16.) All good people enter into covenant with him. They swear by his name, as has been represented. On their repentance and return unto the Lord, the prophet Isaiah represents them as declaring themselves to be the Lord's, and entering into covenant with him. I will pour my Spirit upon thy seed, and my blessing upon thine offspring. One shall say, I am the Lord's: and another shall call himself by the name of Jacob: and another shall subscribe with his hand unto the Lord, and surname himself by the name of Israel. (Isa. xliv. 5.) The same representation is given us by Jeremiah. In those days, and at that time, saith the Lord, the children of Is rael shall come, they and the children of Judah together, going and weeping they shall go and seek the Lord their God. They shall ask the way to Zion with their faces thitherward, saying, Come, and let us join ourselves to the Lord in a perpetual covenant that shall not be forgotten. (Jer. 1.4, 5.) In the same : manner, in the apostolic age, all who believed, professed religion, and were added to the church. They continued steadfastly in the apostles' doctrine and fellowship, and in breaking of bread. (Acts ii. 42.) When men become wise, they will walk with the wise.

They will be companions of all them who fear the Lord.

In addition to all other commands and examples, the words of our blessed Saviour set the duty of openly professing him, and walking in covenant with him, in a very strong and affecting point of light. Whosoever, therefore, shall confess me before men, him will I confess also before my Father which is in heaven. But whosoever shall deny me before men, him also will I deny before my Father which is in heaven. (Matt. x. 32, 33.) For whosoever shall be ashamed of me and of my words, of him shall the Son of Man be ashamed, when he shall come in his own glory, and of his Father's, and of the holy angels. (Luke ix. 26.) These passages at once show the absolute necessity, and infinité importance of truly professing Christ, or of covenanting with God. The man who does it will be publicly blessed, and live forever; but the man who does it not, must die eternally.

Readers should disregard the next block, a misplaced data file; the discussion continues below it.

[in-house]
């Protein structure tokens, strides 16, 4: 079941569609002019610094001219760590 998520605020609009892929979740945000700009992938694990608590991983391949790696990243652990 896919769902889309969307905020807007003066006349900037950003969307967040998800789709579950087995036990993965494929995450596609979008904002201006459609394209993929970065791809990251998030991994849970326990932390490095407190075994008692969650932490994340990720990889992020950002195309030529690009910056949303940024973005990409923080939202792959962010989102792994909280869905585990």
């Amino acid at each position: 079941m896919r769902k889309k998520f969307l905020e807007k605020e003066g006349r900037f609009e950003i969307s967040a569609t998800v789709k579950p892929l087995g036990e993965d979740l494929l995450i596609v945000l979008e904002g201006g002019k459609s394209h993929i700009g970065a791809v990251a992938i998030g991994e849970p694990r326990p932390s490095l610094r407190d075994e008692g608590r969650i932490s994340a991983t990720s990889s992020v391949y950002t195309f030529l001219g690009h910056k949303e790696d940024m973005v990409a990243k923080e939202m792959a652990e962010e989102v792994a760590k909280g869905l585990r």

This covenanting with God, which is of such universal concern, is one of the most interesting and solemn transactions in which a creature can be engaged. It is therefore highly important, that Christians should well

understand the nature of covenanting with God; the solemnity of the transaction, and the importance of keeping covenant with him.

As it is hoped that a discussion of these points would be seasonable, and of special service to individuals, to our churches, and to society in general, it is the design of these papers to illustrate and impress them.

Covenanting with God implies his willingness to be a reconciled God and Father to rebellious men and to enter into a covenant of life and peace with them, through Jesus Christ. Of this he hath given the fullest assurance. This was his promise to Abraham, I will establish my covenant between me and thee for an everlasting covenant: to be a God to thee, and to thy seed after thee. (Gen. xvii. 7.) The same covenant God maketh with the whole church, and with every individual who chooseth him for his covenant God and eternal portion. For this is the covenant which I will make with the house of Israel; after those days, saith the Lord, I will put my laws in their mind, and write them in their hearts, and I will be to them a God, and they shall be to me a people. (Jer. xxxi. 33. & Heb. viii. 10.) And I

« AnteriorContinuar »